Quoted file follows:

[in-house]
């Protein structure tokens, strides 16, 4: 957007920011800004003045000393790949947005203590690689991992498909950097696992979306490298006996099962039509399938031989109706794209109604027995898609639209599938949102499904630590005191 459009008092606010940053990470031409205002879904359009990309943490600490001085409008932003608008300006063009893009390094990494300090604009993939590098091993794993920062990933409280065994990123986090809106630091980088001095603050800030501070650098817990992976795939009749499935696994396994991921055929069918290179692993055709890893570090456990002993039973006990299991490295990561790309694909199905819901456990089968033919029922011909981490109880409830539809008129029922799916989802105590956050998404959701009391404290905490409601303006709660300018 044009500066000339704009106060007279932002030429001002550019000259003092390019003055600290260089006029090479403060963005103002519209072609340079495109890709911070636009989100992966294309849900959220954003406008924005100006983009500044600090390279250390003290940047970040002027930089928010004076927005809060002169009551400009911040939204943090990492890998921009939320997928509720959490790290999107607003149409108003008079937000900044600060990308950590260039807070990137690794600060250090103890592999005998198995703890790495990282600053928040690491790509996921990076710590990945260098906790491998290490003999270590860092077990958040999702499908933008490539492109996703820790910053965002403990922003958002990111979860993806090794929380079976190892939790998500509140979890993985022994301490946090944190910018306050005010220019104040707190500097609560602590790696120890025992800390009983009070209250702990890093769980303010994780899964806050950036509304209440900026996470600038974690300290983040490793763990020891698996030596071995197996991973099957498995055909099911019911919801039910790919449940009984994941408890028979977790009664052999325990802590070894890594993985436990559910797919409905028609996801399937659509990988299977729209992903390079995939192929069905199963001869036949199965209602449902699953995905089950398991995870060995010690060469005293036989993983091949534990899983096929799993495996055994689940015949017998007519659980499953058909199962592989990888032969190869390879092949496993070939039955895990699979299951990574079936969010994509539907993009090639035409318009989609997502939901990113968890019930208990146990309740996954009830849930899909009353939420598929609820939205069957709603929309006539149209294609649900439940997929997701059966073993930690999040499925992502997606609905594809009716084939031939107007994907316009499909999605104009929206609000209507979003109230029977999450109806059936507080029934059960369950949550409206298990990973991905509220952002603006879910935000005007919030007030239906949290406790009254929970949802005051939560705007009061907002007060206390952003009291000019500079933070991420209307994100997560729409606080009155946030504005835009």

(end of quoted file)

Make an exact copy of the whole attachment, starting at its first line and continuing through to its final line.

[in-house]
């Protein structure tokens, strides 16, 4: 957007920011800004003045000393790949947005203590690689991992498909950097696992979306490298006996099962039509399938031989109706794209109604027995898609639209599938949102499904630590005191 459009008092606010940053990470031409205002879904359009990309943490600490001085409008932003608008300006063009893009390094990494300090604009993939590098091993794993920062990933409280065994990123986090809106630091980088001095603050800030501070650098817990992976795939009749499935696994396994991921055929069918290179692993055709890893570090456990002993039973006990299991490295990561790309694909199905819901456990089968033919029922011909981490109880409830539809008129029922799916989802105590956050998404959701009391404290905490409601303006709660300018 044009500066000339704009106060007279932002030429001002550019000259003092390019003055600290260089006029090479403060963005103002519209072609340079495109890709911070636009989100992966294309849900959220954003406008924005100006983009500044600090390279250390003290940047970040002027930089928010004076927005809060002169009551400009911040939204943090990492890998921009939320997928509720959490790290999107607003149409108003008079937000900044600060990308950590260039807070990137690794600060250090103890592999005998198995703890790495990282600053928040690491790509996921990076710590990945260098906790491998290490003999270590860092077990958040999702499908933008490539492109996703820790910053965002403990922003958002990111979860993806090794929380079976190892939790998500509140979890993985022994301490946090944190910018306050005010220019104040707190500097609560602590790696120890025992800390009983009070209250702990890093769980303010994780899964806050950036509304209440900026996470600038974690300290983040490793763990020891698996030596071995197996991973099957498995055909099911019911919801039910790919449940009984994941408890028979977790009664052999325990802590070894890594993985436990559910797919409905028609996801399937659509990988299977729209992903390079995939192929069905199963001869036949199965209602449902699953995905089950398991995870060995010690060469005293036989993983091949534990899983096929799993495996055994689940015949017998007519659980499953058909199962592989990888032969190869390879092949496993070939039955895990699979299951990574079936969010994509539907993009090639035409318009989609997502939901990113968890019930208990146990309740996954009830849930899909009353939420598929609820939205069957709603929309006539149209294609649900439940997929997701059966073993930690999040499925992502997606609905594809009716084939031939107007994907316009499909999605104009929206609000209507979003109230029977999450109806059936507080029934059960369950949550409206298990990973991905509220952002603006879910935000005007919030007030239906949290406790009254929970949802005051939560705007009061907002007060206390952003009291000019500079933070991420209307994100997560729409606080009155946030504005835009």